1 July 2016 | International Solidarity Movement, al-Khalil team | Hebron, occupied Palestine
On 1st July 2016, Israeli forces severly restricted access to Ibrahimi mosque in occupied al-Khalil (Hebron) for noon-prayer, while settlers were demonstrating at a checkpoint nearby the mosque.
After pregnant 27-year old Sarah Tarayra was gunned down by Israeli forces at Ibrahimi mosque checkpoint in the morning, the mosque checkpoint stayed closed for more than two hours, while Palestinians intending to attend the noon-prayer of the last Friday of Ramadan, were queuing up at the checkpoint, but denied access. Upon inquiry, Israeli forces gave the information that they would open the checkpoint eventually, but refused giving a time. With all checkpoints leading to the mosque from other directions open for passage, it is unclear why the Ibrahimi mosque checkpoint was closed down for such a long time. At some point, about 150 Palestinians were gathered at the locked gates, on their way to noon-prayer.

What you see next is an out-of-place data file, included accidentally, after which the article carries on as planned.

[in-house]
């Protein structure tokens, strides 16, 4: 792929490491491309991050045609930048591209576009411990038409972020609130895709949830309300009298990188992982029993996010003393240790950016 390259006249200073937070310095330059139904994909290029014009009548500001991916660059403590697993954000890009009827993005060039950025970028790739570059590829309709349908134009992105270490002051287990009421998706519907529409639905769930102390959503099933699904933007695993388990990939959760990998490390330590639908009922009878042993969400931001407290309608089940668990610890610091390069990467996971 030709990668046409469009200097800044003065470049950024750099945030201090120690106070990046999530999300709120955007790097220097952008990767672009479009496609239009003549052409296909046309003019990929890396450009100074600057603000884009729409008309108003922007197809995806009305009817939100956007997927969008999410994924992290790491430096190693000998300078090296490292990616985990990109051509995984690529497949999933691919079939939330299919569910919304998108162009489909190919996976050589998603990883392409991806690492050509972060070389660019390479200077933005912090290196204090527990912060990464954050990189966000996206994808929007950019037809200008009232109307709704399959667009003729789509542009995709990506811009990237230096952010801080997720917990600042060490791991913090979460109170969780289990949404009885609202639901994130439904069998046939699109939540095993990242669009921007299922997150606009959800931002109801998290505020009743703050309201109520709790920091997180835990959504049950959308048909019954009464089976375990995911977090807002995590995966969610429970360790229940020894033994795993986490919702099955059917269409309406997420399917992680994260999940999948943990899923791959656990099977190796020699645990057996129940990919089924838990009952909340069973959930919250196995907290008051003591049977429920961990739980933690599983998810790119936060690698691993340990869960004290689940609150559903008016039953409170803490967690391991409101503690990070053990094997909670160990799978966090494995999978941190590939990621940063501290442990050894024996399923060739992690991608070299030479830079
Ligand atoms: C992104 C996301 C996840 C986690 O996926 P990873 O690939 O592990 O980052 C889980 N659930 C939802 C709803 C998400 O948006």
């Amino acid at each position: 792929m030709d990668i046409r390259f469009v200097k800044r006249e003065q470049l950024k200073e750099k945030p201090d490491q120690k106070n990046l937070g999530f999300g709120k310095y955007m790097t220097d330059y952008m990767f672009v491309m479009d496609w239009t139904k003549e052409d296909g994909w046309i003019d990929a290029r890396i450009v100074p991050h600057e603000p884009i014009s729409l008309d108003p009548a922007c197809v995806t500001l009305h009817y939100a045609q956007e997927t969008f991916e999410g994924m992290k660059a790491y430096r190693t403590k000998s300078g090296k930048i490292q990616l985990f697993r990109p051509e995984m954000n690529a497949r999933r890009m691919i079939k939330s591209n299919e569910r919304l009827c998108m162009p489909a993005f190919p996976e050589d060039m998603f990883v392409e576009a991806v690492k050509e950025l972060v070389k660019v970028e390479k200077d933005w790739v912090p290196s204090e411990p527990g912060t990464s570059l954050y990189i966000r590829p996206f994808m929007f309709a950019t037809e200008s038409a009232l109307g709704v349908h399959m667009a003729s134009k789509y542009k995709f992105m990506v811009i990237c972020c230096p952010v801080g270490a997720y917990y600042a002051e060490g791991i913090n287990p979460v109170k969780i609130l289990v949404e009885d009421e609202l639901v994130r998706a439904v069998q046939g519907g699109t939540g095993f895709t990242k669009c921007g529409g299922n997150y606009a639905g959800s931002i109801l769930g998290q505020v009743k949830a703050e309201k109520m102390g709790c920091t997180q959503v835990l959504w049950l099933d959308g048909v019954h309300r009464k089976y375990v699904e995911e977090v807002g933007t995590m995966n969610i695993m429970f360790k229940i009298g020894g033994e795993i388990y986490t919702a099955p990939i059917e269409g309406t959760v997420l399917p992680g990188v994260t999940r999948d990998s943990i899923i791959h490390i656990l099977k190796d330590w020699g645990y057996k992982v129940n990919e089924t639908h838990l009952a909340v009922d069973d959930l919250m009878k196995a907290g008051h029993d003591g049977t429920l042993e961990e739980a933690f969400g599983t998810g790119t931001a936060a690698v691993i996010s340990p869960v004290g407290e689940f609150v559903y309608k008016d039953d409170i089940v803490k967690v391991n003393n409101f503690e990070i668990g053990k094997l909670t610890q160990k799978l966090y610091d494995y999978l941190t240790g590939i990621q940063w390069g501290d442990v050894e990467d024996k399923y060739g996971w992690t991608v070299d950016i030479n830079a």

On all the other checkpoints, restrictions and checks were increased, with Palestinians only allowed to pass one-by-one, an increase in bag-searches of women and body-searches of male adults and youths. Once Ibrahimi mosque checkpoint was finally opened, all women and girls were stopped for bag-searches, considerably slowing down the process.
Israeli settlers set up a protest at a checkpoint on the other side of Ibrahimi mosque, waving huge Israeli flags. Several of them attacked Palestinians and had to be stopped by Israeli forces. The settlers were chanting and yelling, and Israeli forces moved back Palestinians ready for prayer in order to create a greater distance. Israeli forces, additionally, missappropriated a Palestinian family home to use it’s roof as a look-out over the events.
Once the prayer was finished, Israeli forces arbitrarily at some point stopped anyone on their way home, quickly leading to large groups of Palestinians gathering as they were forced to wait while settlers passed on the street.
These kind of infringements and restrictions on the basic human right of freedom of religion and to practice one’s religion in occupied al-Khalil, is rather the norm than the exception for Palestinians.